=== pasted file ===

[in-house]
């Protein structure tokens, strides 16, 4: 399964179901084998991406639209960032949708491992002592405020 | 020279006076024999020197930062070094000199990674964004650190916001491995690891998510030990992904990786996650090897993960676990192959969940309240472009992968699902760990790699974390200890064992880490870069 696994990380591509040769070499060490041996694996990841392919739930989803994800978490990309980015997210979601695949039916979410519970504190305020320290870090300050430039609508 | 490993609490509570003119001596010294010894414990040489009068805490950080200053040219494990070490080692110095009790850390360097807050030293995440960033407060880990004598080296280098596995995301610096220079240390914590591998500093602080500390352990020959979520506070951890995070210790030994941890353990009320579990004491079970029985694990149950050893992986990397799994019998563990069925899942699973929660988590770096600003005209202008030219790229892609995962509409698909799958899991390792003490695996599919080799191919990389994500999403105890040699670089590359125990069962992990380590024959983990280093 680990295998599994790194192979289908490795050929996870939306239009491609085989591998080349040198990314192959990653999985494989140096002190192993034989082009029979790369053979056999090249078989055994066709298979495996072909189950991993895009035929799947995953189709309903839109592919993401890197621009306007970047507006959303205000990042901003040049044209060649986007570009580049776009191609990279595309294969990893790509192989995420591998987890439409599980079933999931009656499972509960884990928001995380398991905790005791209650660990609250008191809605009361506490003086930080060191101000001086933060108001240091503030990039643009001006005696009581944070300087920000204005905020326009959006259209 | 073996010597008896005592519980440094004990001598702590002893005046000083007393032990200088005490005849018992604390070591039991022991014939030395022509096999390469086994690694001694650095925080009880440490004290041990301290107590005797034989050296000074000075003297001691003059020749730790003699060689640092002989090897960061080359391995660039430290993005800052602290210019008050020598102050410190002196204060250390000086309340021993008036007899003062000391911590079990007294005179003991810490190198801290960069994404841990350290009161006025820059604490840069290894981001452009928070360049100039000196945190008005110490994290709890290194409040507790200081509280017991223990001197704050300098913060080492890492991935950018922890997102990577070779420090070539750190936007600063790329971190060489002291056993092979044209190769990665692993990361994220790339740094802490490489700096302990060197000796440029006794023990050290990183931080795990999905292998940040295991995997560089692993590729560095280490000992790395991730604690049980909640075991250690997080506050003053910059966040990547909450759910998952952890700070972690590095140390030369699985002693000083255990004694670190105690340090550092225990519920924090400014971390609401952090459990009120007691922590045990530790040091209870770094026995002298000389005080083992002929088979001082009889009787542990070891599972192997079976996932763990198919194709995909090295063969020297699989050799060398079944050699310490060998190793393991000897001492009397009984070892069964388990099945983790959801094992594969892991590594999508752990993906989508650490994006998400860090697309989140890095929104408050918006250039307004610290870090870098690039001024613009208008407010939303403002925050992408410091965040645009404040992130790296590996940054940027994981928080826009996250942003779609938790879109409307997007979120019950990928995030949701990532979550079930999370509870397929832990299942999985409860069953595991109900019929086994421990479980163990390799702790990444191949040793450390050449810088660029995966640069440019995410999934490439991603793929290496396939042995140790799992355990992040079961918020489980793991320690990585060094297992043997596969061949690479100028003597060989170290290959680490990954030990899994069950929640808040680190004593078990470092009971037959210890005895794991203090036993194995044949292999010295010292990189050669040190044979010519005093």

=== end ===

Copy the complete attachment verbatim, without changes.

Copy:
[in-house]
């Protein structure tokens, strides 16, 4: 399964179901084998991406639209960032949708491992002592405020 | 020279006076024999020197930062070094000199990674964004650190916001491995690891998510030990992904990786996650090897993960676990192959969940309240472009992968699902760990790699974390200890064992880490870069 696994990380591509040769070499060490041996694996990841392919739930989803994800978490990309980015997210979601695949039916979410519970504190305020320290870090300050430039609508 | 490993609490509570003119001596010294010894414990040489009068805490950080200053040219494990070490080692110095009790850390360097807050030293995440960033407060880990004598080296280098596995995301610096220079240390914590591998500093602080500390352990020959979520506070951890995070210790030994941890353990009320579990004491079970029985694990149950050893992986990397799994019998563990069925899942699973929660988590770096600003005209202008030219790229892609995962509409698909799958899991390792003490695996599919080799191919990389994500999403105890040699670089590359125990069962992990380590024959983990280093 680990295998599994790194192979289908490795050929996870939306239009491609085989591998080349040198990314192959990653999985494989140096002190192993034989082009029979790369053979056999090249078989055994066709298979495996072909189950991993895009035929799947995953189709309903839109592919993401890197621009306007970047507006959303205000990042901003040049044209060649986007570009580049776009191609990279595309294969990893790509192989995420591998987890439409599980079933999931009656499972509960884990928001995380398991905790005791209650660990609250008191809605009361506490003086930080060191101000001086933060108001240091503030990039643009001006005696009581944070300087920000204005905020326009959006259209 | 073996010597008896005592519980440094004990001598702590002893005046000083007393032990200088005490005849018992604390070591039991022991014939030395022509096999390469086994690694001694650095925080009880440490004290041990301290107590005797034989050296000074000075003297001691003059020749730790003699060689640092002989090897960061080359391995660039430290993005800052602290210019008050020598102050410190002196204060250390000086309340021993008036007899003062000391911590079990007294005179003991810490190198801290960069994404841990350290009161006025820059604490840069290894981001452009928070360049100039000196945190008005110490994290709890290194409040507790200081509280017991223990001197704050300098913060080492890492991935950018922890997102990577070779420090070539750190936007600063790329971190060489002291056993092979044209190769990665692993990361994220790339740094802490490489700096302990060197000796440029006794023990050290990183931080795990999905292998940040295991995997560089692993590729560095280490000992790395991730604690049980909640075991250690997080506050003053910059966040990547909450759910998952952890700070972690590095140390030369699985002693000083255990004694670190105690340090550092225990519920924090400014971390609401952090459990009120007691922590045990530790040091209870770094026995002298000389005080083992002929088979001082009889009787542990070891599972192997079976996932763990198919194709995909090295063969020297699989050799060398079944050699310490060998190793393991000897001492009397009984070892069964388990099945983790959801094992594969892991590594999508752990993906989508650490994006998400860090697309989140890095929104408050918006250039307004610290870090870098690039001024613009208008407010939303403002925050992408410091965040645009404040992130790296590996940054940027994981928080826009996250942003779609938790879109409307997007979120019950990928995030949701990532979550079930999370509870397929832990299942999985409860069953595991109900019929086994421990479980163990390799702790990444191949040793450390050449810088660029995966640069440019995410999934490439991603793929290496396939042995140790799992355990992040079961918020489980793991320690990585060094297992043997596969061949690479100028003597060989170290290959680490990954030990899994069950929640808040680190004593078990470092009971037959210890005895794991203090036993194995044949292999010295010292990189050669040190044979010519005093």